A bright light in what is mainly a more somber story of Germany's Turkish workers not integrating well, and not being well received over the past several decades.

Indian girls fight back

In India, where there exists a common sentiment of disdain for women, two young sisters resisted the verbal and physical abuse of three young men on a public bus.

From, "footage of two Indian sisters has emerged showing them beating three men with belts who allegedly tried to molest them on a bus. The men are reported to have blown kisses and passed notes before subjecting them to lewd comments.

The sisters, Aarti and Pooja, were then reportedly thrown off the vehicle as it was still moving and further assaulted. No one came to their aid throughout the incident and a fellow passenger apparently said: "Leave these boys or they will rape you or pour acid. They will kill you and no one even get your bodies."

The two sisters, Aarti and Pooja Kumar, 22 and 19, after being discouraged by police from pursuing their case, have suddenly become social media heroines. Photo from

Unfortunately, the article continues, ""Passengers in the bus stopped us from calling the police. We were thrown out of moving bus & then conductor told us to file police complaint, but by that time they had all escaped." Police have said the matter is under investigation but have drawn criticism for their slow response. The girl's father, Rajesh Kumar, said officials were even trying to pressurise them not to pursue the matter."

Since the event has become internationally known, we learn (from the ib times in the UK) "The three alleged assailants have been arrested and remanded in custody for 14 days but residents in their village of Kandla have mounted a protest demanding their immediate release. ...Meanwhile, the bus driver has also been suspended for failing to take action during the fight."

A young American boy offers free hugs

In the US, tensions from the riots in Ferguson, Missouri, following a grand jury decision to not indict a white police officer who shot and killed a black teen in an altercation, broke across the nation with street protests. In Portland, Oregon, a 12 year old boy offered free hugs as an alternative to angry actions.

From an article in the UK Daily Mail, a 12-year-old black boy, Devonte Hart, with tears in his eyes, embraced a white police officer, Portland Police Sgt. Bret Barnum (Photo from article)

Kenyan laborers pay dearly

In Kenya, repeating a bus massacre from just 10 days earlier, over 30 Kenyan quarry workers near the northeast city of Mandera where rounded up by al-Shabab extremists, asked what their religion was, and those not Muslim were executed.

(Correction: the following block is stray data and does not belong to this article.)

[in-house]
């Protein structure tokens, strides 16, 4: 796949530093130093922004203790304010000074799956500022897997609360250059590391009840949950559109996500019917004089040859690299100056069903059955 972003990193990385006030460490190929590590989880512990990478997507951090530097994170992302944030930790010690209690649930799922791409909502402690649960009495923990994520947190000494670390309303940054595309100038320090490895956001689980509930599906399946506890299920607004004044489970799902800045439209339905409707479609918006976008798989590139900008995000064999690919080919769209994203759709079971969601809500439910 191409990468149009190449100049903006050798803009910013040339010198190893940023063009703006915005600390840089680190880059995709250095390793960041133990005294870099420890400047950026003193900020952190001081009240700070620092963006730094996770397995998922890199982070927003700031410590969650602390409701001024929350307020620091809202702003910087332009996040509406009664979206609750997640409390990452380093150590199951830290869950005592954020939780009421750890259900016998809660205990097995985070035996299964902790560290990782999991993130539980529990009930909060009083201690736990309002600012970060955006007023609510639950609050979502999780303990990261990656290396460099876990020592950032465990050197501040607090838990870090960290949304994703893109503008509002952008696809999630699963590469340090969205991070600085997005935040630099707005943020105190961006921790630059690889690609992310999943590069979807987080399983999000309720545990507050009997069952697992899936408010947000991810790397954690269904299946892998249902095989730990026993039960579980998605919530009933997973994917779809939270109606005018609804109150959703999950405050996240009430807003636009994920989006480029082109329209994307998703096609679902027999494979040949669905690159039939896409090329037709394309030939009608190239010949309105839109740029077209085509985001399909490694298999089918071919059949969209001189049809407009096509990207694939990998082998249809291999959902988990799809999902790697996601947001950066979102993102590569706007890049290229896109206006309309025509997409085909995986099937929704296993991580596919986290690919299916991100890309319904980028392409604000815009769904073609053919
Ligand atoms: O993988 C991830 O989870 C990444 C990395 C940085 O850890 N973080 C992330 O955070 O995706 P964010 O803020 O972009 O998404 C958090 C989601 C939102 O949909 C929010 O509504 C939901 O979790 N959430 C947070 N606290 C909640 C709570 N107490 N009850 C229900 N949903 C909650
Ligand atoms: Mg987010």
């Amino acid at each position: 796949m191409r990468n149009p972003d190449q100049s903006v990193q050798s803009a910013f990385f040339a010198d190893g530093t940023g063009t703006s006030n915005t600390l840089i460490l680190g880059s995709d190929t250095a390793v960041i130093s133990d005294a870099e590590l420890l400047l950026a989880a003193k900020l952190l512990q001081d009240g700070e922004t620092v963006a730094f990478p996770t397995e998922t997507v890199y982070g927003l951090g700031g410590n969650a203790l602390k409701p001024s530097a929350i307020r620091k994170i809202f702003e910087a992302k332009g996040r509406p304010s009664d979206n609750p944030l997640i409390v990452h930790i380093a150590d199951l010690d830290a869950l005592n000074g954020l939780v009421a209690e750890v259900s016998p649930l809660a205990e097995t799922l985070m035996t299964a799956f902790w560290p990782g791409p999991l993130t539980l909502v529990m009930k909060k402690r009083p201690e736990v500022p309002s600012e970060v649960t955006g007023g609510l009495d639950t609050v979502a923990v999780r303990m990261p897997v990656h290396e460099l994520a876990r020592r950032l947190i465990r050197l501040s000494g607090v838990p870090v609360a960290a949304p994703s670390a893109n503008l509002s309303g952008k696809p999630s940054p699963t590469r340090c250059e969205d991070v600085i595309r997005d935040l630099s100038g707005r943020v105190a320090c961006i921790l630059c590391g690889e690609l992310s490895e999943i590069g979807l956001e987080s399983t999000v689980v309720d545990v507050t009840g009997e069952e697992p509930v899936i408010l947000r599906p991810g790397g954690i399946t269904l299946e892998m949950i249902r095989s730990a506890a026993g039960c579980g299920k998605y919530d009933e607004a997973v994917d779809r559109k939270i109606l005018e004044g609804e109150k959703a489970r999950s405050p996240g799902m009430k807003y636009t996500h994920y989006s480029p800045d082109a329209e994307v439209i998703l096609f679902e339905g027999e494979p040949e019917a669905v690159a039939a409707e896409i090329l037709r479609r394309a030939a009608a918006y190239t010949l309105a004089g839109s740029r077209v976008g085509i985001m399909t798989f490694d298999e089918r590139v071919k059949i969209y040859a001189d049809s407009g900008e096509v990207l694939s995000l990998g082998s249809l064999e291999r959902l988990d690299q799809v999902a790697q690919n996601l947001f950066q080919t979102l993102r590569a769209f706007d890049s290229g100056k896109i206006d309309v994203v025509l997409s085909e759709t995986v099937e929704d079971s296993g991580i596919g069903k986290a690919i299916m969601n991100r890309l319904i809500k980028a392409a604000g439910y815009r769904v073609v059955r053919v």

Victims being removed from scene of the attack. There were no heroics here, just innocent workers caught up in a vicious war where militants perpetrate incidents and the security forces apparently not up to the task. Photo from

The incident like most of the above has quickly mushroomed into a larger event. From the UK Independent, "Kenya’s President, Uhuru Kenyatta, has scrambled to restore confidence in his leadership with a security reshuffle after Islamist gunmen shot and beheaded 36 labourers at a quarry in north-eastern Kenya in the second such massacre in less than a fortnight.

Amid growing criticism over his failure to tackle the security threat, Mr Kenyatta fired his Interior Minister, replacing him with the opposition figure and retired army General Joseph Ole Nkaissery, and accepted the resignation of the national police chief David Kimaiyo. ...

The attacks have highlighted the Kenyan government’s failure to provide security in vulnerable and remote border areas, where decades of underinvestment in public security have left the police thinly spread, and militants are able to move easily across the porous border from war-torn Somalia, either by paying off underpaid police officers or by avoiding the scarce patrols."

PS. Kenyan President Kenyatta, of course, is himself in danger of being tried by the International Criminal Court in the Hague for his role in inflaming ethnic violence after the country's 2007 presidential election.

Teatree can think of many others who could have been noted here .. a list of individuals caught up in larger struggles, some emerging as momentary heroes, while others dying.